EMC one-ups NetApp

As expected, EMC has increased their bid for Data Domain and is now offering $33.50 per share in cash. Data Domain has been ignoring EMC in favor of their preferred suitor, NetApp; however, with the recent increase, Data Domain has no choice but to consider the EMC offer.

This situation leaves NetApp in a tough spot. James Bond describes the situation perfectly in the movie, For Your Eyes Only,

“I’m afraid we’re being out-horse-powered!”

NetApp wants to acquire Data Domain (and the feeling is mutual), but they are being out-horse-powered by EMC. NetApp does not have the financial strength to go head-to-head with EMC’s increasingly aggressive all-cash offers. NetApp must be evaluating how badly they want Data Domain and at what cost.

NetApp appears to be positioning themselves for an exit. In this release they indicate that they are committed “… to a Disciplined Acquisition Strategy” – suggesting that if the bidding becomes “undisciplined” (e.g. too high of a price) that they will back out. I would suggest that EMC’s offer of $33.50 would meet the definition of “undisciplined” and will result in NetApp backing out.

Assuming EMC acquires Data Domain, we are left with some interesting questions regarding NetApp and Quantum.

NetApp
I am curious to see where NetApp goes next. We will see if NetApp wants to acquire deduplication technology or if they just wanted Data Domain. In the former scenario, they will pursue other dedupe vendors.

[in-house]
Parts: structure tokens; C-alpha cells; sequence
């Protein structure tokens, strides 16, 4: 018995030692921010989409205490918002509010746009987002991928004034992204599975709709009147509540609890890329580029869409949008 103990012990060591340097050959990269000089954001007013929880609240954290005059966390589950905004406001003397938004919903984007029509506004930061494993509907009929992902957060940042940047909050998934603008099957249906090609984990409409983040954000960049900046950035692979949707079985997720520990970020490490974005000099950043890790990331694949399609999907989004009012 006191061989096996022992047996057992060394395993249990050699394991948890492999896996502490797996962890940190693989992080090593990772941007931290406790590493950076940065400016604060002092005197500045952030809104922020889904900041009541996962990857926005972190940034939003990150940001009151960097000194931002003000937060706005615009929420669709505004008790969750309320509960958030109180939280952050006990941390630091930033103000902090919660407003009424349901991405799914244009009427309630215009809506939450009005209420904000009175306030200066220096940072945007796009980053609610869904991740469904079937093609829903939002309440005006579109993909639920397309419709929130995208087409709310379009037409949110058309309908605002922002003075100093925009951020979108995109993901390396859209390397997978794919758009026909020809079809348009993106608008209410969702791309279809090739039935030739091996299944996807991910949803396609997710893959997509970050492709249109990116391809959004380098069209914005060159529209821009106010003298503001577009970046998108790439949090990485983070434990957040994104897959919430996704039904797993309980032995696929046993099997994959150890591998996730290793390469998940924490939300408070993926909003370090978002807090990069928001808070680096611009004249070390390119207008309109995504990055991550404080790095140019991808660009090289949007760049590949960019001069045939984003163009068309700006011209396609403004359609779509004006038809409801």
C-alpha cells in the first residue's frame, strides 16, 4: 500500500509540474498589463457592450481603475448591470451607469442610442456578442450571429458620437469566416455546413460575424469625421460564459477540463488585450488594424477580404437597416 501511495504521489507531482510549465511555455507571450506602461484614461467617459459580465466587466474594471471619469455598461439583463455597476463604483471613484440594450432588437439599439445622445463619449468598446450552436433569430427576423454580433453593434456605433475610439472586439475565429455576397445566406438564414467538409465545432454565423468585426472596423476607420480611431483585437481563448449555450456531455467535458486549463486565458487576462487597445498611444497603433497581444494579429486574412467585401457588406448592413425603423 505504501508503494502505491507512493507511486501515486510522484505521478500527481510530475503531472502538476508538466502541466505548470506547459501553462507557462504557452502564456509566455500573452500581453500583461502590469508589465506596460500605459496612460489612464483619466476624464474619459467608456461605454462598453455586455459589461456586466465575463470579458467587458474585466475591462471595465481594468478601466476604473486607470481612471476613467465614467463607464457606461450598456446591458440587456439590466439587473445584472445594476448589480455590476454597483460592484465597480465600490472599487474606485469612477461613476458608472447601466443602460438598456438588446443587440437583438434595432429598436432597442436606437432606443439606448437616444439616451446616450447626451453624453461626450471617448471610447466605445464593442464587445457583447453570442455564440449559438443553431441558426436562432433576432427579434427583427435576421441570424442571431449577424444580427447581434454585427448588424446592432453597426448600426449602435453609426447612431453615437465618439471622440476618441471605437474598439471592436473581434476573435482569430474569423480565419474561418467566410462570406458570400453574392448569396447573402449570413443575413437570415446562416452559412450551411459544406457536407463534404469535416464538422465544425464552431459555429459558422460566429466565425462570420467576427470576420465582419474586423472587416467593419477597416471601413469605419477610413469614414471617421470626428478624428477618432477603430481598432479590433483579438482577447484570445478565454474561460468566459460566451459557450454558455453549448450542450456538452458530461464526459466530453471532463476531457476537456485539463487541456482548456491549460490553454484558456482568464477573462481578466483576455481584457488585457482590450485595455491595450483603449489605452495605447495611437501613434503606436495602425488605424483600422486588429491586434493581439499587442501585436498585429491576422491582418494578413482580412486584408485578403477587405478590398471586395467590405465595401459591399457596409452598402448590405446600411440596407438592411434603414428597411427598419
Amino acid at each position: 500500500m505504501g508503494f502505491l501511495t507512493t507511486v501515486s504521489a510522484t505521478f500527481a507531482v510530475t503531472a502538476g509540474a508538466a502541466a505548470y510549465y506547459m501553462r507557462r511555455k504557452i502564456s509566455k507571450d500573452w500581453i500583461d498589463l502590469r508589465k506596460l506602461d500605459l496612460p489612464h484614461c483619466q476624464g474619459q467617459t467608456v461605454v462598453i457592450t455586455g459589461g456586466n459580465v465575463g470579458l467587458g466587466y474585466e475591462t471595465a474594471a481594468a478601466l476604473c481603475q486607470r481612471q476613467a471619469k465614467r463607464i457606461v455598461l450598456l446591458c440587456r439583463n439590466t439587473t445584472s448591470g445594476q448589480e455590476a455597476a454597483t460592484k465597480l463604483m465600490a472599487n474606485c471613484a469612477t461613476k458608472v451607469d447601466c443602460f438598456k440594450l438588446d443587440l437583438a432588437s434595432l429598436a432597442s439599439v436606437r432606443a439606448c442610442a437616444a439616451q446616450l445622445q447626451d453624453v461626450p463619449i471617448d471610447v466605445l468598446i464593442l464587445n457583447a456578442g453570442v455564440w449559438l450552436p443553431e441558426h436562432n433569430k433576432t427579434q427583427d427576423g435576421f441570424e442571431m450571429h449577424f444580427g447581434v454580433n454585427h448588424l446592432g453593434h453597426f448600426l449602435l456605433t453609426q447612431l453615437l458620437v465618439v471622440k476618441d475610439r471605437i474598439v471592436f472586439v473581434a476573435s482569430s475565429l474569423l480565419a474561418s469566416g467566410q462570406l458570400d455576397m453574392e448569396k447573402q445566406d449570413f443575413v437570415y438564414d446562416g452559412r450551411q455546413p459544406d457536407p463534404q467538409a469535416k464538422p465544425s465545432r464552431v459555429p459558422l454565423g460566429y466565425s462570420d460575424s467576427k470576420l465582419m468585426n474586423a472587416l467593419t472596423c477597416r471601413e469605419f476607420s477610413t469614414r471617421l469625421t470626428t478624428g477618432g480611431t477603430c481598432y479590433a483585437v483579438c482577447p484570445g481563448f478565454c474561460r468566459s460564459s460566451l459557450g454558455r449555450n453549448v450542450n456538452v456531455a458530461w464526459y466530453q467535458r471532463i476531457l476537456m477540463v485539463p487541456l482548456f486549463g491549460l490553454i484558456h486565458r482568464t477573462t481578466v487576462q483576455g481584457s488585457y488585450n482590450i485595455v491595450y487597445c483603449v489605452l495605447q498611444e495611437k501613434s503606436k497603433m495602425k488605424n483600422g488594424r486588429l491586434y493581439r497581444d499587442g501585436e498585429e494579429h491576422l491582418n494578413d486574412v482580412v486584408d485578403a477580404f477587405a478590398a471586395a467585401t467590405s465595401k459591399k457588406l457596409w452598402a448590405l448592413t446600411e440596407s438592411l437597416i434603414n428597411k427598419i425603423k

Their plan B could be to pursue a backup software company like CommVault (CVLT). CommVault provides a suite of backup products that compete with NetBackup, ITSM, Data Protector and others. Although this would give NetApp an entry into the backup space, it would require them to battle with the major backup software ISVs. They may face a difficult sales process because CVLT must convince end users to replace their backup software – a potentially costly proposition when you factor in human capital and the end user’s sunk costs. In my opinion, this sales challenge is different and more specialized than selling filers and not an ideal fit with NetApp’s sales model.

Quantum:
If EMC buys Quantum, it will put them in a tough spot. EMC will eventually dump them in favor of Data Domain and Dell will likely follow suit. This leaves Quantum without a major OEM partner. It will be interesting to see if EMC requests their $100 million loan back.

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2 Responses to “EMC one-ups NetApp”

  1. NetApp not bidding again. The CEO claims NetApp’s last bid is STILL superior to the new MEC offer and will wait on a full shareholder vote. Could be a ploy to just stick to EMC and have them offer %35 per share. NetApp really has no more to offer unless some investor steps in.

  2. Jeff,
    Thank you for your comment. I do not believe that the press release you are referring to reflects NetApp’s response to EMC’s latest counter. It is boilerplate that was originally released when NetApp matched EMC’s previous offer. NetApp is required to respond to the new offer within five days and I would expect a dedicated release on the topic.

    I agree that NetApp is now in a tough position and will have a difficult time matching EMC’s offer.

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